Keats’ poem “Ode to Autumn” has always been a favorite: “Season of mists and mellow fruitfulness/Close bosom-friend of the maturing sun/Conspiring with him how to load and bless/With fruit the vines round the thatch eves run.” Autumn brings a particular kind of beauty–full, and rich like these succulents dripping with life.
Fruition. A quality that anticipates the next stage. I don’t need to spell that one out; you know what I’m talking about.
In September and October one is aware of temporality. A good time for nostalgia. For me, there is a particular poignancy to autumn: this is the season that my mother was born (late September) and died (late October). Her middle name was Autumn (she always found that a little silly).
Thinking about seasons in Los Angeles is different than it was in Ithaca, New York, where almost every fall day, the leaves were a little brighter..and then a little less, and then trees became bare. The air would heave some last hot blasts, intermittently blowing cooler and cooler until it stung your face. Back in Ithaca, I tried to postpone closing the pool until October first. Noah and I would stoke up the wood-burning sauna–which took an hour and a half–so that we could jump into the icy water and scream for 3 minutes. Our golden retriever Felix would swim for another ten, doing serious laps up and back, mostly silent except for a few official barks commemorating Season’s End.
It’s hard to know what to think about autumn in L.A., where Labor Day looks like this:
Santa Monica Labor Day Life. Not exactly the end of summer. But plenty mellow (and a little mist.)
During another September weekend, I hiked Beverly Hills’ Franklin Canyon and came across this bucolic spot:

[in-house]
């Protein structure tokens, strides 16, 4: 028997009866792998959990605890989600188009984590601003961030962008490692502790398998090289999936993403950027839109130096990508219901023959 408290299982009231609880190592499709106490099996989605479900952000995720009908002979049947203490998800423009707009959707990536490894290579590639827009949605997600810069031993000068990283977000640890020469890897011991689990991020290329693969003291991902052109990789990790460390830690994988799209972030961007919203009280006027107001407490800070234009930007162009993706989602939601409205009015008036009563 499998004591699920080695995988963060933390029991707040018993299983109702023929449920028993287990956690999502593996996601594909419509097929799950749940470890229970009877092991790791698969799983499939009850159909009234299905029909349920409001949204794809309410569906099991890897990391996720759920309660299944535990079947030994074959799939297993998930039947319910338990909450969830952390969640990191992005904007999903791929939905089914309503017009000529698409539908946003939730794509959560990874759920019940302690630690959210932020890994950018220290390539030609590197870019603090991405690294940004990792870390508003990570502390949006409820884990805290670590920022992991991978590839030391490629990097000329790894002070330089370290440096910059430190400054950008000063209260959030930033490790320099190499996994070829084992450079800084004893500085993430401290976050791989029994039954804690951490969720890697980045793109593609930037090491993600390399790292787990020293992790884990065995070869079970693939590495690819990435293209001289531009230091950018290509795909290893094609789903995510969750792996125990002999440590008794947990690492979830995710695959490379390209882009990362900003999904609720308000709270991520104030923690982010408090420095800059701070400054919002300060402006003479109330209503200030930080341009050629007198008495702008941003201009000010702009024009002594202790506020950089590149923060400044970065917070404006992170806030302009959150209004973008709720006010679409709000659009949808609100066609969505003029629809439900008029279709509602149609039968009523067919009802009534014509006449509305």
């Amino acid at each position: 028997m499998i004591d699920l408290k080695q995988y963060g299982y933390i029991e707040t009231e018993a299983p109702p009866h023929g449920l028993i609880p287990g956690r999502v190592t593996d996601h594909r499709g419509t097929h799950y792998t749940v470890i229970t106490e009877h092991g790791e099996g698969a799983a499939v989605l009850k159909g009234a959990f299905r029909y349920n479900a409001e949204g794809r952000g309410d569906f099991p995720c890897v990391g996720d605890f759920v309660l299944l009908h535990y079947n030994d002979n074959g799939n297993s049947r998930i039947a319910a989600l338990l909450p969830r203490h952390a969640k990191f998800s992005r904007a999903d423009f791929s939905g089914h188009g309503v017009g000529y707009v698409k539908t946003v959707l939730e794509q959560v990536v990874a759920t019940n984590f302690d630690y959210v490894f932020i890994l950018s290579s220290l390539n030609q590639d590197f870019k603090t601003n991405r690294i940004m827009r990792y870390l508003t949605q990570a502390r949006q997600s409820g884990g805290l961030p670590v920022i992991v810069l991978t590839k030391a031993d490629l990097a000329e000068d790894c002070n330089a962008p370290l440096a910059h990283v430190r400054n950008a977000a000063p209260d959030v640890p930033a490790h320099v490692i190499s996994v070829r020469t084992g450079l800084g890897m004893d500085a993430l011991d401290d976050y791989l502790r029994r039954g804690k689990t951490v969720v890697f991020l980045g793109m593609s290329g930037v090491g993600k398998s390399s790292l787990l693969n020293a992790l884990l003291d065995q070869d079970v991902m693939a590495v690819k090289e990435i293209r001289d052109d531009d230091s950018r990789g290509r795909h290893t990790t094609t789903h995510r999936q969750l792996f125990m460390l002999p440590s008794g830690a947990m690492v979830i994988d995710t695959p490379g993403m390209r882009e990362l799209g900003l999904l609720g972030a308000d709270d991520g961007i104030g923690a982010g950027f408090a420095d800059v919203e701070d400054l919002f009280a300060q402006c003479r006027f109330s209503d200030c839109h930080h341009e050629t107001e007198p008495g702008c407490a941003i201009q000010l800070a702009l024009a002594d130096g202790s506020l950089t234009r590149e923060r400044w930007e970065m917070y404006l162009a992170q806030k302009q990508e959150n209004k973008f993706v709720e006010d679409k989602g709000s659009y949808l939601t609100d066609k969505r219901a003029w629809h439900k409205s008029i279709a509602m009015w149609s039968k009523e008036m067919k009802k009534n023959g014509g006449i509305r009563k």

A lake! With ducks! Pine trees! Could have been late summer in Ithaca, right?!
Well, except for this guy:
Ray, let’s call him, would not cut it in Ithaca.
There’s not much that reminds me of upstate New York or autumn here, and yet I do feel keenly aware of the time of year: A few weeks ago, many friends celebrated Rosh Hashanah and Yom Kippur, which happened to fall on the same day this year as Eid– which most of my Saudi students celebrated. (I got dates and chocolate the day after the fast!) And there was that incredible lunar eclipse. Soon, I will turn off the AC at night; I might dig out a jacket from the back of my closet. And Halloween, my favorite Holiday, is coming! The snakes unleashed in the aisle of my local CVS indicate that:
On Friday, walking to the parking lot after work, I had a classic L.A. moment: I saw something surprising and weird, and I was delighted and a bit horrified:
No one was around. Just those dummy heads and me. End of a season WRIT LARGE, I decided, and descended into the 4 O’clock underground heat of the Westwood parking garage. Had a hard time getting those heads out of…my head.
The second stanza of “Ode to Autumn” begins: “And sometimes like a gleaner thou dost keep/Steady thy laden head across a brook/…Thou watches the last oozings hour by hour.” A gleaner: a gatherer, someone who records. Yes, that’s autumn: recalling spring and summer in the face of winter. Collecting memories of birth and growth. Appreciating every bit of ripe fullness oozing in the cooling air.
Autumn SOCAL STYLE is a funny thing; it’s so subtle that it almost doesn’t exist. Kind of invisible. But, Dear Reader, I’m pretty sure I’ll feel it when Noah and Amanda and I go to DisneyLand for Halloween!? Nothing like Disney to tell you what the what is.
And I felt it this weekend–visiting Peggy in Claremont. Peggy and I knew each other decades ago, when we lived across the street from one another in Urbana, Illinois. On Sunday we woke up to cool air and rain. Belatedly, we covered up her patio furniture. And then the next-door cat showed up. Undaunted by the wet, the cat did not find the brown tarp to her liking.
This cat visits Peggy several times a week, asking for a head scratch and quick belly rub. I look forward to her visits when they coincide with mine. She makes me think of my mother, who was always visited by neighborhood cats from blocks away…
After a lovely cool and rainy day, I drove back to Beverly Hills, where there was a sky that Keats might have loved.
“Thou watches the last oozings hour by hour/While barred clouds bloom the soft-dying day,/And gathering swallows twitter in the skies.” So ends “Ode to Autumn.” There were, in fact, some birds making end-of-day twitters, though you can’t see them in the photo.
So much remains invisible, nevertheless present. Twittering, oozing, watching. Gleaning.
Wishing you a fruitful and observant season, Dear Reader. Tell me “something autumn” that you see, smell, taste, or hear this week?